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US Defense Chief’s Resignation Stirs Doubts in Asia about Help Resisting China

U.S. Defense Secretary Jim Mattis speaks with Vietnamese President Tran Dai Quang at the presidential palace in Hanoi, Vietnam, Jan. 25, 2018.
U.S. Defense Secretary Jim Mattis speaks with Vietnamese President Tran Dai Quang at the presidential palace in Hanoi, Vietnam, Jan. 25, 2018.

U.S. Defense Secretary James Mattis visited Vietnam twice this year and suggested in October stronger relations as China bears down on Vietnamese maritime claims. In the Philippines a month later, Mattis swore to uphold a decades-old military alliance that helps Manila resist China. A U.S. naval ship passes through the South China Sea every couple of months or so as support for keeping the resource-rich waterway open, not just for Chinese use.

Moments like these raised Southeast Asia’s confidence in U.S. support after some nervousness when President Donald Trump took office in 2017. Mattis will quit January 1, in turn shaking that confidence.

Beijing has drilled for oil, built up islands or passed ships in South China Sea waters claimed as well by Vietnam, the Philippines and three other Asian governments. Weaker than China, the Southeast Asian states hoped the United States would help. Mattis advocated close relations with allies to resist authoritarian states.

“I suspect many leaders, be they in Southeast Asia or elsewhere, will just roll their eyes and think, ‘here we go again’” after Mattis leaves, said Sean King, vice president of the Park Strategies political consultancy in New York. “Mattis is different, as he…holds such a critical life-and-death cabinet post and is a firm believer in America's alliances, as evidenced in his resignation letter to Trump.”

The U.S. Asia alliance spans democracies from Japan through South Korea and Taiwan into Southeast Asia. Many of those countries are trying to pare back the influence of China.

Sudden resignation

“It is clear that China and Russia, for example, want to shape a world consistent with their authoritarian model — gaining veto authority over other nations’ economic, diplomatic, and security decisions — to promote their own interests at the expense of their neighbors, America and our allies,” the 68-year-old ex-Marine Corps general wrote in his resignation letter to Trump.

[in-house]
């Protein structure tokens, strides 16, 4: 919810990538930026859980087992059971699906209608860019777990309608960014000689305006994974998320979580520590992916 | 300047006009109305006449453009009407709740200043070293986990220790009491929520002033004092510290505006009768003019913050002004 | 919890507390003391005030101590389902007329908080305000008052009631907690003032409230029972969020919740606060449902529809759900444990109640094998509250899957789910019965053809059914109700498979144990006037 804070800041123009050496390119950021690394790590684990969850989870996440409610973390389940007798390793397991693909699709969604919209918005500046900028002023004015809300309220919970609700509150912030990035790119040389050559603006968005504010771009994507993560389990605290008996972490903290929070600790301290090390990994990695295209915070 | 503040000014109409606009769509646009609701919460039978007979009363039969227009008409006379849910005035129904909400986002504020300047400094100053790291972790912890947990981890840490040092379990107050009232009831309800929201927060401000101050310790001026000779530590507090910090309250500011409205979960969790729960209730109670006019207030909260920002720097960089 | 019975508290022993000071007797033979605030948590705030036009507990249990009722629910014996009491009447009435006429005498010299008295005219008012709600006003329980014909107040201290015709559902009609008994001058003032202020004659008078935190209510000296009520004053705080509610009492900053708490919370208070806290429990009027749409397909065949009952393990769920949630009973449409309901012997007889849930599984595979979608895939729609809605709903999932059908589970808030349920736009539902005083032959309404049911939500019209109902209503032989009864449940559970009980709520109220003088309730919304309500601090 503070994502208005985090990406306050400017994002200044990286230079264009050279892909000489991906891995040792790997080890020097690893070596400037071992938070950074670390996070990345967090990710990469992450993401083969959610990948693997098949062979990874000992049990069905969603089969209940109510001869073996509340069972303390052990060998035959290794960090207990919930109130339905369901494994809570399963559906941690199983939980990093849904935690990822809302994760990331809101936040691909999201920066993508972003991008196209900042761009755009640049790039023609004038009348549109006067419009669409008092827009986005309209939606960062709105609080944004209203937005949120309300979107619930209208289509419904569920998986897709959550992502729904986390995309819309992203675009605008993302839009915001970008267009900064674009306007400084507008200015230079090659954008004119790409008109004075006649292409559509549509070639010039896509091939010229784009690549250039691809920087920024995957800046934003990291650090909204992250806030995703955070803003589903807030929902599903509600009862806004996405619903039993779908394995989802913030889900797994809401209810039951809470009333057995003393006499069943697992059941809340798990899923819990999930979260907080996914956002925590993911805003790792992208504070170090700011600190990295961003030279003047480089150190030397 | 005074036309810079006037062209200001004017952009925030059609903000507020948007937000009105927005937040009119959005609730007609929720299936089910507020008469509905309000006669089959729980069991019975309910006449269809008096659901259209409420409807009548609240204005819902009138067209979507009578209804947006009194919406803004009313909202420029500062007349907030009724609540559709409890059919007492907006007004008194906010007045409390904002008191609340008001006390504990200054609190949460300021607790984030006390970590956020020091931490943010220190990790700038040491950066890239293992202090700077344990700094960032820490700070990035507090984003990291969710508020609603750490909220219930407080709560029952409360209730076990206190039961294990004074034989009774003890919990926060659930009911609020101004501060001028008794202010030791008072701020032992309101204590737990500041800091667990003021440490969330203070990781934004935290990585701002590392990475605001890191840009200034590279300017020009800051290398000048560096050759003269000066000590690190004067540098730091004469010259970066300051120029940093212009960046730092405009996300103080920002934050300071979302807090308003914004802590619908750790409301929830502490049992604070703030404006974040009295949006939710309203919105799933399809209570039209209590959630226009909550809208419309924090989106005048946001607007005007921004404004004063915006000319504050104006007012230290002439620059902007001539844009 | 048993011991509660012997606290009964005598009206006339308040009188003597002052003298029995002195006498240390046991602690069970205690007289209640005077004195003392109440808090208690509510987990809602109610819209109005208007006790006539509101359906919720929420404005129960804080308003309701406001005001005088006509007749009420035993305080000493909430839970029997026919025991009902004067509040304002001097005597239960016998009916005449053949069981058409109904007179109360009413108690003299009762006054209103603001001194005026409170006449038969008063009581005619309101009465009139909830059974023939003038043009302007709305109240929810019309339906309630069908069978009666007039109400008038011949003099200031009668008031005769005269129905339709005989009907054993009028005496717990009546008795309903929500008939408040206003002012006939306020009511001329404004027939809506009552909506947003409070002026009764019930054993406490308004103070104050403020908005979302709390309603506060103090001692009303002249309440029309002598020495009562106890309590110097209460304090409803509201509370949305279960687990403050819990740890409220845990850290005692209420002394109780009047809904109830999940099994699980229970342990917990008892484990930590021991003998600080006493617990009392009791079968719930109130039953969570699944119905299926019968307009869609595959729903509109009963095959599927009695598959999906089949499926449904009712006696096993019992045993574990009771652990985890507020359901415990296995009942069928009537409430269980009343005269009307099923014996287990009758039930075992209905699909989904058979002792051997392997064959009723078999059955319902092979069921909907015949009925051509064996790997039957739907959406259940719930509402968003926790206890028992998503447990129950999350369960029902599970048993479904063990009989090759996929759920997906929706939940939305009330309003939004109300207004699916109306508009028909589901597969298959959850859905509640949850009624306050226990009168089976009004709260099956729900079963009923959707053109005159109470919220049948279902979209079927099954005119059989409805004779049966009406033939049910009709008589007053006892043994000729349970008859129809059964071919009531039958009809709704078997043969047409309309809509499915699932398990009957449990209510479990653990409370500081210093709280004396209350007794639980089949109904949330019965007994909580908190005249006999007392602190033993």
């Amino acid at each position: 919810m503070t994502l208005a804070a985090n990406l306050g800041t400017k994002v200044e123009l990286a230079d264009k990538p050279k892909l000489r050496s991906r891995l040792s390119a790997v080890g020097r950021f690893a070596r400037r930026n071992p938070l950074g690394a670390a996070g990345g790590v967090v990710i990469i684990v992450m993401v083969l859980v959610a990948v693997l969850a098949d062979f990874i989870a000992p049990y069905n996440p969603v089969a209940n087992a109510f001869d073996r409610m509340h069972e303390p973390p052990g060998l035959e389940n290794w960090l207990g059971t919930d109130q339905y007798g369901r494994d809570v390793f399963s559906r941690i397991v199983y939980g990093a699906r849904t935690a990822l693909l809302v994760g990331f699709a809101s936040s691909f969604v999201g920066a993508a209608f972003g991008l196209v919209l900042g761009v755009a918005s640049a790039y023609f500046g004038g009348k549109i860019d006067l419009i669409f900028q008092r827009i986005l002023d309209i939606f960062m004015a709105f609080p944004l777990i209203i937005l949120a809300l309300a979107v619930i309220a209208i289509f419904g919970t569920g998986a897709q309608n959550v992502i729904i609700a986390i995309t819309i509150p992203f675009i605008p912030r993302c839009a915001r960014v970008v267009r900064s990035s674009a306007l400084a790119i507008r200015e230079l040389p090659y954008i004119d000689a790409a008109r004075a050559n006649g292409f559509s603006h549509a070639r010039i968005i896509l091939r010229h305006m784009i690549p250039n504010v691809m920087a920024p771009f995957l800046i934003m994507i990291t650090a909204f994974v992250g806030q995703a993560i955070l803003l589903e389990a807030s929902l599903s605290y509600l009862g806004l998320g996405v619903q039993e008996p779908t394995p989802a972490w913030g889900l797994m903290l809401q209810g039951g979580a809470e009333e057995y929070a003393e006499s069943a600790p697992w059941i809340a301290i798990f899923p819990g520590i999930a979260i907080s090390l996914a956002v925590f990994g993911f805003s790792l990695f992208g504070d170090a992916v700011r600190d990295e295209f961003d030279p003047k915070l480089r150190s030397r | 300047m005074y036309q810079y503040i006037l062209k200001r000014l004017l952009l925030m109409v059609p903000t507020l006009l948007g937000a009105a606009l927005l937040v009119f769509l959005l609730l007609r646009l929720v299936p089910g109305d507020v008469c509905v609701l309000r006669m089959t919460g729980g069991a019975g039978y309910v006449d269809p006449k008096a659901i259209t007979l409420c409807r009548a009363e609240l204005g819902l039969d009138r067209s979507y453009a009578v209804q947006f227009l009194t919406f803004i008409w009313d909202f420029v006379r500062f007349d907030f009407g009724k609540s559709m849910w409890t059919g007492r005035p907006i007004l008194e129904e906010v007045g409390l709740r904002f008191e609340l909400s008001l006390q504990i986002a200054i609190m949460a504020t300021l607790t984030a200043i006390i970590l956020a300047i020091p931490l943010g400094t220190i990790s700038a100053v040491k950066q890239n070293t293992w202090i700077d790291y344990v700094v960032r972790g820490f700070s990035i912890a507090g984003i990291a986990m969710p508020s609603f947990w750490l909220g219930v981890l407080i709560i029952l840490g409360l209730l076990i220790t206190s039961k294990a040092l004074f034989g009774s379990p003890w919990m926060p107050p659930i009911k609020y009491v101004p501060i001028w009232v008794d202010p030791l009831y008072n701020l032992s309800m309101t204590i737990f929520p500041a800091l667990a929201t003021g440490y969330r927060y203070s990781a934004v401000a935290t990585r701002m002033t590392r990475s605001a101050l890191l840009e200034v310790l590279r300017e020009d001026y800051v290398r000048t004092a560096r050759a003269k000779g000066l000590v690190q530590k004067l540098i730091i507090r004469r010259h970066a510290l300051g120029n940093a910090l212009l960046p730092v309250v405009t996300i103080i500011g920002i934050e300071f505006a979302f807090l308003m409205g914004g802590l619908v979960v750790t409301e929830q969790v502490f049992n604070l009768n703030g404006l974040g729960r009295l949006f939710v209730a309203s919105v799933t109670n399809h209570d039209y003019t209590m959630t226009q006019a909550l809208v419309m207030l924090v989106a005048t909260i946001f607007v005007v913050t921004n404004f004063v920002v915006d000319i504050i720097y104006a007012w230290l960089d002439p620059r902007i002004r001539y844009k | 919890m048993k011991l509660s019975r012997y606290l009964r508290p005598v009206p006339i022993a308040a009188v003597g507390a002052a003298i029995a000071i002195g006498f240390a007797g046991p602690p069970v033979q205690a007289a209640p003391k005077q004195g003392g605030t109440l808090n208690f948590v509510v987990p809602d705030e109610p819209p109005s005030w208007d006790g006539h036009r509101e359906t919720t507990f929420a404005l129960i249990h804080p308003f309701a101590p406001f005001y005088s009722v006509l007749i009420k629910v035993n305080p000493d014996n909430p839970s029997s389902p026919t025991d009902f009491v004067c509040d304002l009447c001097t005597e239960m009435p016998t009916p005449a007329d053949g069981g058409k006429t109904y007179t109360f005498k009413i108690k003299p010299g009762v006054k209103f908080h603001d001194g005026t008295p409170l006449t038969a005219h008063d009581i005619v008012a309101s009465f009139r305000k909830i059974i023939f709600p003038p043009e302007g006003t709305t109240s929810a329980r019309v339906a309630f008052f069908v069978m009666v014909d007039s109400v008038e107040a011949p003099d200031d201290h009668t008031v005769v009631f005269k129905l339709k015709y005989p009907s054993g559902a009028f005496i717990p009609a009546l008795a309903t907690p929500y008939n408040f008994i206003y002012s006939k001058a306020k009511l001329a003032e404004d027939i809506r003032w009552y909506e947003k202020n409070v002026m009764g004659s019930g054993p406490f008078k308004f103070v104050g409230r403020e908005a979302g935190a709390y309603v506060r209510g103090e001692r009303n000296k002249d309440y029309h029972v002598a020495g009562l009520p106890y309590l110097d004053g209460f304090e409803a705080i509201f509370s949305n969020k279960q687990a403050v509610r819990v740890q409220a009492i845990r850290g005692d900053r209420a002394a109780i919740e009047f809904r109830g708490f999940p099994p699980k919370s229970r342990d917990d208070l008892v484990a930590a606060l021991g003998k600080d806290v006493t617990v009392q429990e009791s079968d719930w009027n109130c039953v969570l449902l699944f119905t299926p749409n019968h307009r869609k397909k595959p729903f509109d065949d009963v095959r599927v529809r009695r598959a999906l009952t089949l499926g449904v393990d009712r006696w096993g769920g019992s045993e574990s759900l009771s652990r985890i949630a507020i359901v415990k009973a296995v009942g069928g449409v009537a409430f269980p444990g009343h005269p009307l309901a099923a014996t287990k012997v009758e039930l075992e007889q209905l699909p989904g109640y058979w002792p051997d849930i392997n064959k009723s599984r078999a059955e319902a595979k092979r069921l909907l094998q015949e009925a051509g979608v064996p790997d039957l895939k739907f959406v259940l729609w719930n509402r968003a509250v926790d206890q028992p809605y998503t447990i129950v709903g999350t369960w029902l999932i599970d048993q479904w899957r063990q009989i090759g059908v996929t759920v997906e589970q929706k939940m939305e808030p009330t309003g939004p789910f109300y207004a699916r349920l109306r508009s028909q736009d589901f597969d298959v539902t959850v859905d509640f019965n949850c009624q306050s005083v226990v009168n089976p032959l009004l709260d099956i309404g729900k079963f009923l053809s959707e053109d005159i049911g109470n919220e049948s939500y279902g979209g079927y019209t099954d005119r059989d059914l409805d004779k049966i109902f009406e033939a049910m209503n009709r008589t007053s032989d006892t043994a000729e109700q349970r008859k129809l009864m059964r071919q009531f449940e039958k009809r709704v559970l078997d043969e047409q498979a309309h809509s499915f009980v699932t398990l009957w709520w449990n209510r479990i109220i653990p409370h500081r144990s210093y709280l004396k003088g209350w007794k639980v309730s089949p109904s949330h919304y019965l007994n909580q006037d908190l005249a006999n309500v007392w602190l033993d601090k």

“That is why we must use all the tools of American power to provide for the common defense,” the December 20 letter says.

Asian leaders found “reliability” in Mattis’s ties with Asia, said Huang Kwei-bo, vice dean of the international affairs college at National Chengchi University in Taipei. The defense secretary made a particular impression by attending the Shangri-la Dialogue twice, telling Asia’s major annual defense summit in 2018 that the U.S. government would help its “partners” improve protection of their maritime interests.

Vietnam, the Philippines, Brunei, Malaysia and Taiwan dispute Chinese expansion in the resource-rich South China Sea. Taiwan and Japan vie with Beijing separately over control of the East China Sea.

“He played a sort of force of reliability because at least as defense chief he did what he said and then when he made contact with every other country he was steady, giving them a sense of reliability, so other people’s trust in the United States won’t fall so fast,” Huang said.

Mattis quit a day after Trump announced the U.S. troop withdrawal from Syria, a move opposed by the defense department. European allies France, Sweden and the U.K. have already voiced concern about the resignation.

Among countries that claim the South China Sea, Vietnam will probably “miss” Mattis the most, King said. Vietnam has stood firmest against Beijing, he said, while other Asian maritime claimants look to the United States for security but to China for economic support.

Wait-and-watch phase

The U.S. withdrawal from Syria could show that Trump and his eventual new defense chief will later isolate Washington from its Asian allies, King said. China, he said, “would fill the vacuum.”

For the short term, expect leaders in Asia to wait nervously again as they did after Trump’s inauguration, analysts suggest.

“President Trump is playing demolition derby with his own cabinet and he's going to be distracted and this is not the time to mount any significant foreign policy initiatives,” said Alan Chong, associate professor at the S. Rajaratnam School of International Studies in Singapore.

“If there’s any more restrained member of Trump’s cabinet left, now is not that time, because a whimsical management team would pull the rug from under their feet at any time,” he said. “So I think things will remain static.”

Trump will probably look for a new defense chief “who will listen to him,” Huang said.

Trump has said he would appoint Deputy Defense Secretary Patrick Shanahan as acting secretary on January 1 to replace Mattis.